Chocolate tahini cookies
Chocolate tahini cookies
As many of you know I live on a small Greek island called Paros. This year the wonderful Greek climate has been fighting against the chillier autumn weather and we’ve been lucky enough to enjoy warm and sunny weather… until now. As soon as November arrived, the days got shorter and we are starting to remember what it feels like to be cold. We’ve even had to start doing crazy Northern European things like wear socks and warm slippers.
The cat, who spent all of summer prowling outside and sleeping face down on cool marble floor tiles is sneaking up to our bed to sleep during the day. Autumn chill has officially arrived.
Two months ago the idea of a hot cup of tea would have brought cries of “are you kidding?!?” resonating throughout the household, but now hot tea seems like a wonderful idea. And what better accompaniment to tea than a nice biscuit?
So, taking all this into account, I decided to take one of my favourite recipes of last year, my tahini cookies, and elevate them by making them into chocolate tahini cookies. What biscuit isn’t made better by the addition of chocolate?
These cookies are unbelievably easy to make, require only 6 ingredients and taste soooo good. They are vegan, gluten-free and refined sugar free so pretty much guilt-free too 😉 .
- 120 ml / ½ cup maple syrup*
- 90 ml / ¼ + 1/8 cup tahini**
- 90 gr / 1 cup walnut halves, ground finely (approx. ¾ cup ground walnuts)
- 135 gr / approx. 1 + ¼ cup buckwheat flour
- heaped ½ tsp baking soda
- 4 level tbsp / ¼ cup cacao powder
- fine sea salt (optional)
- white sesame seeds to decorate (optional)
- In a bowl, whisk up maple syrup and tahini until fully combined and there are no lumps in your tahini.
- Mix in ground walnuts until fully combined.
- In a separate bowl, combine sifted flour, baking soda and cacao powder. Add it to the tahini mixture in 3 batches. The mixture will be thick and sticky so it’s best to use your hands. (If you’ve swapped buckwheat flour for a gluten flour, be careful not to overmix the dough as the cookies will come out hard).
- Weigh the dough and divide it into 16 even pieces. Roll each piece into a ball and dip it in a plate of sesame seeds mixed in with a bit of salt (if using), press the ball down with a bottom of a glass to create a ½ cm thick 5 cm (2 in) diameter disc.
- Once you get all the discs coated in sesame seeds, put them into the fridge for about 40 min. 30 min in, pre-heat the oven to 175° C / 350° F.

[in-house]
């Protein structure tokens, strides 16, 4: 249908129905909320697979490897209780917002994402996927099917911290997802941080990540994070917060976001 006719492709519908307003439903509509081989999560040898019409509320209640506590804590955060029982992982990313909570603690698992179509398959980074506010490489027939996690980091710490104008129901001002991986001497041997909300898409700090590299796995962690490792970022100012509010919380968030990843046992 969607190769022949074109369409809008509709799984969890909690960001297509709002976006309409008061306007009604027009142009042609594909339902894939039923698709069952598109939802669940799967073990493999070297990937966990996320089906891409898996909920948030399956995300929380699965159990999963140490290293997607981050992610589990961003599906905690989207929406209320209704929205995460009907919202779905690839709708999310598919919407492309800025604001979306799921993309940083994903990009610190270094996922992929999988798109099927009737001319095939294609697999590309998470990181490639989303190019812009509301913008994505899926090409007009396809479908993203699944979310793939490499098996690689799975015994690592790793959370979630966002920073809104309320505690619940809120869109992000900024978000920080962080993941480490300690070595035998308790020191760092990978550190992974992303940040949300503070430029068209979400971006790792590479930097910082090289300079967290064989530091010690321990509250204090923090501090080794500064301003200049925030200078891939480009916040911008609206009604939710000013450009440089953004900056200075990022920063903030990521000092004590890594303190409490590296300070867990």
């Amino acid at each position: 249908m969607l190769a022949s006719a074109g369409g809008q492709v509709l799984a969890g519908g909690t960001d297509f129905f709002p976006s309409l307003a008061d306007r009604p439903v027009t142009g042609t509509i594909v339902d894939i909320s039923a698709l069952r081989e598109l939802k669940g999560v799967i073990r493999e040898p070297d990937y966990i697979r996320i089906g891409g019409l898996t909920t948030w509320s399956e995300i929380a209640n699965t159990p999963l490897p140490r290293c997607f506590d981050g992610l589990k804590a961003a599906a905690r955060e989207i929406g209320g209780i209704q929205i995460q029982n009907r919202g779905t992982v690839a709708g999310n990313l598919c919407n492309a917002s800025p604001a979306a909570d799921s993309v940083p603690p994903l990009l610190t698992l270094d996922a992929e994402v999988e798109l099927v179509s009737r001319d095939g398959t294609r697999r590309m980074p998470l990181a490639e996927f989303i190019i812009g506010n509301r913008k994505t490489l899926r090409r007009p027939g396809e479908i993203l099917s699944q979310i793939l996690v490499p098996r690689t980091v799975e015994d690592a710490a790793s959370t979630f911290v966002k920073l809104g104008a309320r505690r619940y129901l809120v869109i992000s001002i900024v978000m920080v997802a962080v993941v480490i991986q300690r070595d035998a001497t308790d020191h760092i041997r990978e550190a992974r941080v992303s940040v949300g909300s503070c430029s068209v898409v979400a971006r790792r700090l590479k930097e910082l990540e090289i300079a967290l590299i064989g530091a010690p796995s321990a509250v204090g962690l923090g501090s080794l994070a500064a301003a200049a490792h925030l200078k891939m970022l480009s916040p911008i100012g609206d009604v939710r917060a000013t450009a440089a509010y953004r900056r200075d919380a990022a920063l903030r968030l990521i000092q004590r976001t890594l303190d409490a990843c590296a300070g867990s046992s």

- Bake in a hot oven for 10-12 mins. Remove the biscuits from the oven, transfer them to a cooling rack and let them cool down completely before eating. Store in an airtight container.
**If your tahini has separated, make sure you stir the oil back in before using it in this recipe.
This recipe is based on my previous recipe for tahini cookies.
I would keep them (or replace with almond meal if you prefer) as they make these cookies more tender and add a lot of flavour (almonds will add less as they are subtler). Hope this helps! x Ania
Yes, I am pretty sure that they will both work well too! x Ania
I’ve had these cookies from a Greek bakery (in London, UK) before and love them so really looking forward to making them myself. I was wondering if there was any substitute for the walnuts that might work because I’ve got a guest with a tree-nut allergy (she can only have peanuts, for example).
Thanks in advance!
I'm glad you are planning to making these and I hope they will hit the spot! As for the substitution, typically I would recommend almond meal for example, but in this case maybe finely ground sesame seeds or sunflower seeds would be your best bet. You could also try rice flour as it will make them a bit lighter too. They will be a bit different, but should work equally well. Hope that helps! Ania
I buckwheat flour is not available where I live so I use oat flour, I divided the dough into 24 cookies instead of 16 (because more cookies, right?), the result was incredible crispy cookies instead of soft, which is how I actually prefer my cookies :)
The first time to make it I felt it was not sweet enough for me, so the following times I eliminated the cocoa powder and increased the amount of flour a bit, it was a huge hit in my house.
I plan on experimenting a bit more and try using date paste for sweetening as well.
Thank you have a nice day!
I was wondering If I could subsititute Maple syrup with Honey and Walnuts with Almonds and Gluten free flour. In the comments above I saw someone has substituted honey and Almond but not the Gluten Free Flour. Any Idea ?
Please feel free to adjust to your liking, but I cannot make any promises about the outcome, I'm afraid. Ania
Amazing recipe thanks a lot !
Thanks so much for kind words, I'm so pleased to hear that you liked them! I'm not sure how long they will last as nothing ever lasts long in my house (my boyfriend eats like a horse ;) ) but worth giving it a shot, for sure. x Ania
My cookies came out really, really dry and I followed the recipe. They would have had good flavor but were almost too dry to chew.
Hmm, I'm not sure, they are soft cookies but certainly shouldn't be dry. Did you use exactly the same flours and amounts as I did? When you were forming the cookies was your mixture like play-dough or crumbly? Did you use raw cocoa or cacao?
Ania (not Katie, btw ;) )
Depends which flour you have in mind...I'm pretty sure rice flour and oat flour would work fine, for example. If you want to use wheat flour, you'll need to incorporate the flour very gently as otherwise you'll activate gluten and the cookies will end up tough.
Hope that helps,